Sophisticated travel stories of a wandering couple
One week in Istanbul on a budget of 150 euros
ISTANBUL ON A BUDGET
I’ve recently returned from a one week trip to Istanbul which turned out to be much more expensive than what I remembered it to be 3-4 years ago, when I last visited. This time around I ended up spending a bit more than I would have hoped to, but I also made some mistakes, the main one being not researching enough beforehand. However, after the experience I’ve realized Istanbul can still be done on a budget if you know what to look for and I’d like to share a few simple tricks to keep your budget down in this beautiful city that tempts you to spend and then spend some more.
Accommodation and food
Stay away from the Sultanahmet area in the center of Istanbul. Prices will double or even triple here in comparison to other parts of the city, not only for accommodation, but also for food, souvenirs and anything else you might need. There’s a whole scheme going on between all the businesses in Sultanahmet; they might seem independent from each other, but the truth is that everything is thought out in such a way that anyone staying in this area – exclusively tourists – spend a multiple equal to 2-3-4 of the services provided for them.
Choose instead a hostel in the Taksim area, which is the most hip and happening neighborhood in Istanbul right now anyway. The cheapest I could find was 46 euros for 7 nights. There are many advantages to the area, not only being cheap for accommodation. Most hostels here will offer, as opposed to the ones in the old town, a kitchen that is free to use for guests, so that you can cook yourself and are not forced to eat each and every single meal out. You will also have many options for shops and supermarkets with local prices, instead of the tourists prices. True, most of the hostels here do not offer breakfast, but the price difference between the affordable hostels and the fancy ones is usually not justified by just this one meal a day (a hostel in Sultanahmet with bf included will cost you around 16 euros per night in the biggest dormitory available).
Street food culture in very big in Turkey, so you really should not be afraid to eat from markets, street vendors etc. Everything is very fresh and of excellent quality.
So, if you’ll be able to stay away from touristy restaurants and limit your diet to supermarket + street vendors + local kebab/sandwich/soup shops, you should easily be able to manage on 6 euros per day. And this can include a bit more than the basics, you just have to always keep your eyes open for cheap options. For example, I’ve stumbled upon a little dried fruit shop and was able to purchase figs for 2 euros a kilo (compared to 5-6 euros per kilo or even more in the touristy areas).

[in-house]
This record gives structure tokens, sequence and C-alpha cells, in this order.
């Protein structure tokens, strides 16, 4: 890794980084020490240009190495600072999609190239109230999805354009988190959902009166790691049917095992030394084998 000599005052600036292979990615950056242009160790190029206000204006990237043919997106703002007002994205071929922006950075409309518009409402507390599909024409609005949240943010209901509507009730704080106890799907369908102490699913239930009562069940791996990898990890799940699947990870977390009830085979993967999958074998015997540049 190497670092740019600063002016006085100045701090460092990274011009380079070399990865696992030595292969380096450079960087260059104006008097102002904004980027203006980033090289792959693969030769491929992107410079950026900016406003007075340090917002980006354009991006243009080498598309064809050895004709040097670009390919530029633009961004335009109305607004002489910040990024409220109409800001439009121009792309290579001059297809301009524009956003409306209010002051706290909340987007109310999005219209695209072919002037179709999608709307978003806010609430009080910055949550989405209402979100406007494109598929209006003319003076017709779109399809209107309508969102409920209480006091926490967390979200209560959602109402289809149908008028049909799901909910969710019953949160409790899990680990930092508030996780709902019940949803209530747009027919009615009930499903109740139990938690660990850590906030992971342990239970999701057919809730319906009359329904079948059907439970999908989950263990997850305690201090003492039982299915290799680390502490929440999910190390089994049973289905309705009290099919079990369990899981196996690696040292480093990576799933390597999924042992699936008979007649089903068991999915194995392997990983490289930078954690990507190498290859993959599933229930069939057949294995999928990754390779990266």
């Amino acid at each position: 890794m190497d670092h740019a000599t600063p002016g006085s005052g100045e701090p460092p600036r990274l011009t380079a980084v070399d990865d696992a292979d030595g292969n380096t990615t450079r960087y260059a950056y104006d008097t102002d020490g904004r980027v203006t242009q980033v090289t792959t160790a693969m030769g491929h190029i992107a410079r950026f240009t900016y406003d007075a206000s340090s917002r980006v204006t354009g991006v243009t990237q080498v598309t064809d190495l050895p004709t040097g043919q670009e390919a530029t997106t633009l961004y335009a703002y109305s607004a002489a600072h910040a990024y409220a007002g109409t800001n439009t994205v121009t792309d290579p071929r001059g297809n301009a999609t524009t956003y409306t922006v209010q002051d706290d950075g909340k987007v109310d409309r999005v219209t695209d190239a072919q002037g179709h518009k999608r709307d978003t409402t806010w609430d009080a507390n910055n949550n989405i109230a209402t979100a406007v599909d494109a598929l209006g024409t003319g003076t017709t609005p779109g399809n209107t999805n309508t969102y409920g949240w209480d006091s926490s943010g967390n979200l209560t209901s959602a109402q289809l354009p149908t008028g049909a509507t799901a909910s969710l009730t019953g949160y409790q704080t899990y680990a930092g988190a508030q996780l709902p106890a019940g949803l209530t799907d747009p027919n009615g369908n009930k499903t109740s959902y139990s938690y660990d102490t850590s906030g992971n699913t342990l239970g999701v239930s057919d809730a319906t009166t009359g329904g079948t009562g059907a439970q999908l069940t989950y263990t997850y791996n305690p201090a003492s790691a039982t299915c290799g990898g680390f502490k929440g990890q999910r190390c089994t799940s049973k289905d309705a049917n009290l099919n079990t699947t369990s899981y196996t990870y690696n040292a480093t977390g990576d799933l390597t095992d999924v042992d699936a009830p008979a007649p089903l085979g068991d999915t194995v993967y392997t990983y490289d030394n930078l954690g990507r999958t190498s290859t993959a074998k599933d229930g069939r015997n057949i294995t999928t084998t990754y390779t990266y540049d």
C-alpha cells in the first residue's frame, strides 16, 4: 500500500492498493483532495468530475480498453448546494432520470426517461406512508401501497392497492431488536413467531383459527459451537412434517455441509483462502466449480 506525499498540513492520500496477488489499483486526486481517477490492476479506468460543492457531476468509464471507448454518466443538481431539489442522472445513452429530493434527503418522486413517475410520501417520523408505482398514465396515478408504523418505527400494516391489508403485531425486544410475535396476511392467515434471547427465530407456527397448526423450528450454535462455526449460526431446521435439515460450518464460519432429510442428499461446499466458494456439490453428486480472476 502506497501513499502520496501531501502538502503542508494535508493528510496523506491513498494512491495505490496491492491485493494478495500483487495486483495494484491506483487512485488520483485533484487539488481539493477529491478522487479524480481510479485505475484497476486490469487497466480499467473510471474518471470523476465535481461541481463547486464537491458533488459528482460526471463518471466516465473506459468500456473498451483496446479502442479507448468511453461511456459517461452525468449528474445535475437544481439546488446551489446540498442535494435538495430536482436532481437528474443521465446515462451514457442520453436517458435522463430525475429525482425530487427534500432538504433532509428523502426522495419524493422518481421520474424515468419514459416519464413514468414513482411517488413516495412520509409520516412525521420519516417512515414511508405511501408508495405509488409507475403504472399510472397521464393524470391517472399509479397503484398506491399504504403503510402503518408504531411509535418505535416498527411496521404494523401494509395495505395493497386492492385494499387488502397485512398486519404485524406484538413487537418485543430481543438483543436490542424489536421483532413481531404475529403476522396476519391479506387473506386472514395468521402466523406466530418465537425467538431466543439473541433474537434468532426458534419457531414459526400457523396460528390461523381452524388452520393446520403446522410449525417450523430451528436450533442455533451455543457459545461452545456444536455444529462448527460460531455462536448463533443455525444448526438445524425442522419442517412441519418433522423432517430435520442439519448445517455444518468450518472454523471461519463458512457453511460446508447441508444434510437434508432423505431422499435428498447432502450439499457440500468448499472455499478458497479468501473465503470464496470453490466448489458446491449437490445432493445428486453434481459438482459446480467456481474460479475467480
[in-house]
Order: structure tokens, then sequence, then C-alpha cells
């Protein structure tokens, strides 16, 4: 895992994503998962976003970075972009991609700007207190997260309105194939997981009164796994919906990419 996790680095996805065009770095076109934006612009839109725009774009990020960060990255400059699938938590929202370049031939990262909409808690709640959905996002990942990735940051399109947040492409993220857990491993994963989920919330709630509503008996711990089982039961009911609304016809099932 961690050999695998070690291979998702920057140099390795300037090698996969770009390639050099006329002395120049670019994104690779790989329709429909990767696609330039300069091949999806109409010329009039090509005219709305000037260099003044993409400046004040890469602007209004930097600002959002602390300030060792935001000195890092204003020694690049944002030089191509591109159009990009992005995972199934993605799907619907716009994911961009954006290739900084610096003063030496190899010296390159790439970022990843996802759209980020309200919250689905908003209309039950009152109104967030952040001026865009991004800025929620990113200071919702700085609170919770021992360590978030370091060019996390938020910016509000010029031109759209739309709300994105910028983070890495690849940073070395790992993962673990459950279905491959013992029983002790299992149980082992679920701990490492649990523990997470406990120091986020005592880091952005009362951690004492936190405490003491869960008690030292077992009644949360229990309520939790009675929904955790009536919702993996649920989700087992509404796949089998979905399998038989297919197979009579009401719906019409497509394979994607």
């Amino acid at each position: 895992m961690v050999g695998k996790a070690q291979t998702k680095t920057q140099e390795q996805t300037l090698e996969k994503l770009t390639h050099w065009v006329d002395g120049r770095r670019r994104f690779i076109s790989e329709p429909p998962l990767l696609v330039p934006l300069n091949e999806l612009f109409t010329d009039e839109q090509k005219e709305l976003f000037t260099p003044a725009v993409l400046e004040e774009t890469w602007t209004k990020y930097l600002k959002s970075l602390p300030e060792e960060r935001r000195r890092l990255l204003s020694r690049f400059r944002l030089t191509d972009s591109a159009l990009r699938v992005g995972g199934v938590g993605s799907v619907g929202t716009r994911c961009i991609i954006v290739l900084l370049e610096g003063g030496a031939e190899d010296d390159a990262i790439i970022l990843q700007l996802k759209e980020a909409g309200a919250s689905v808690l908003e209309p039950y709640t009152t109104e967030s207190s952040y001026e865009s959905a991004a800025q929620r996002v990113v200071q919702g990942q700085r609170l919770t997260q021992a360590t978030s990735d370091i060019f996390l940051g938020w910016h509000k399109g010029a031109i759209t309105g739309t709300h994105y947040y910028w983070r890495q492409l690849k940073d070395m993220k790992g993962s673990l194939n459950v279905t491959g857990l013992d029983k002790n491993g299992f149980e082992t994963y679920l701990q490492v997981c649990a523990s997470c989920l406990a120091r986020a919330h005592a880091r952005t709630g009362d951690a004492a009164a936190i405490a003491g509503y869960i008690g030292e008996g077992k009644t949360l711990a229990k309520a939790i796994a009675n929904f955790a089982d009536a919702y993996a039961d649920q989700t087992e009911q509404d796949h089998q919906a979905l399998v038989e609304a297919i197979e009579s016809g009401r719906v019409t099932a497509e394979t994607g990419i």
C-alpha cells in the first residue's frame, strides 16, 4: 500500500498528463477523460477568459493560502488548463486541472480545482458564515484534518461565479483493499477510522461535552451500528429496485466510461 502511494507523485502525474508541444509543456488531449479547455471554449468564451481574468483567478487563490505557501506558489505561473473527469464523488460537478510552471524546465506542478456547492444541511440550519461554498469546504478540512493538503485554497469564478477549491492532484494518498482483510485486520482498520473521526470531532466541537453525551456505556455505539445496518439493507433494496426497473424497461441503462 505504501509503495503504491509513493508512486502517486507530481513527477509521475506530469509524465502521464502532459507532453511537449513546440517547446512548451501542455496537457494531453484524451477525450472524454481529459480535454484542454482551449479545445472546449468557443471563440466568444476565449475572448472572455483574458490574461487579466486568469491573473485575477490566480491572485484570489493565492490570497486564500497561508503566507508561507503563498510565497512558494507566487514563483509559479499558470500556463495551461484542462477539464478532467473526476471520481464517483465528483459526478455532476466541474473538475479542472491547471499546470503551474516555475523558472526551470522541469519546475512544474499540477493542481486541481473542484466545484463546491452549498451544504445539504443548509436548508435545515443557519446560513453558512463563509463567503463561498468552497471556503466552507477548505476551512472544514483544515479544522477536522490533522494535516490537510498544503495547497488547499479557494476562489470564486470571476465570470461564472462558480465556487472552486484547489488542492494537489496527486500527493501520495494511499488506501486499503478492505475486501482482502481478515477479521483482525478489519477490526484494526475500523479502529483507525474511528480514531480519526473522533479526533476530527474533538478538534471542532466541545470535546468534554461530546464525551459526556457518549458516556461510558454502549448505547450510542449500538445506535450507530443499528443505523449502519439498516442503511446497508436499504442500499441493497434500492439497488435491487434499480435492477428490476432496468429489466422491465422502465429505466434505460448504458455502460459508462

Being a bit away from the city center and all the main landmarks will probably tempt you to use public transportation while in Istanbul. I’d advise you not to. It’s quite expensive (around 1 euro per trip), and to be honest, a week gives you plenty of time that you don’t have to rush anywhere, just take your time walking around. This will help you understand more and get a better overall idea about the place.
Another tip, make sure you research on public transportation routes to take from the airport to your hostel before you get to Istanbul. In the airport and around it you’ll only be able to find a couple of private shuttles and no info on public transport. Getting there prepared will save you 10 to 15 euros, depending on where you land.
Museums and landmarks
In most Istanbul museums you’ll find these all-pass cards now which can be used for visiting all the important landmarks. They go for 85 Turkish liras, which means 32 euros. You could buy one of these, of course, but according to my calculations, if you miss a couple of the museums on the list, it is not worth buying the pass. You should, however, be prepared to spend around 30 euros if you want to visit most of the important landmarks of the city of Istanbul (student discounts are available in very few places, so don’t count on that; the Modern Art museum does offer this discount).
If you were planning on partying while in Istanbul, forget about it, unless you’ve bought all your drinks from the duty free on the way in. Alcohol is very expensive here and Turkish people are not big on drinking, even with the tourist waves coming one after the other over Istanbul. What you could do for fun would be visit one of the many tea houses (heads up, the apple tea is just a touristic drink, Turkish only drink their local black tea, served in little shot-like glasses and they drink it all throughout the day). Have some hookah in the evening to relax after a long day of walking, the tobacco they use is smooth and it runs for hours. Stop in a local Turkish bath, avoiding the spa-like ones that over charge tourists. All these activities should cost you a minimum of 20 euros (~10 for a bath, ~5 for hookah and the rest for as much tea as you can drink).
Shopping for presents and souvenirs
There are countless places in Istanbul where you can buy your gifts for friends back home. Most of them, like all the shops around Sultanahmet and the Grand Bazaar are ridiculously over priced and you can save loads by once again getting out the touristic path. If you go around the Spice Bazaar, but not inside it, you’ll find nice local shops. The vendors don’t speak English, this is a sign you’re in the right place, and a kilo of Turkish delight will cost you around 2-3 euros. For postcards and little bracelets, magnets, evil eyes and so on you shouldn’t spend more than 1-2 Turkish liras. Overall, also depending on how many friends you have, I’d say around 10 euros should be enough to bring something small and representative back home from Istanbul.
This article is a sequel to the True Nomads’ one written by David, which you can find here.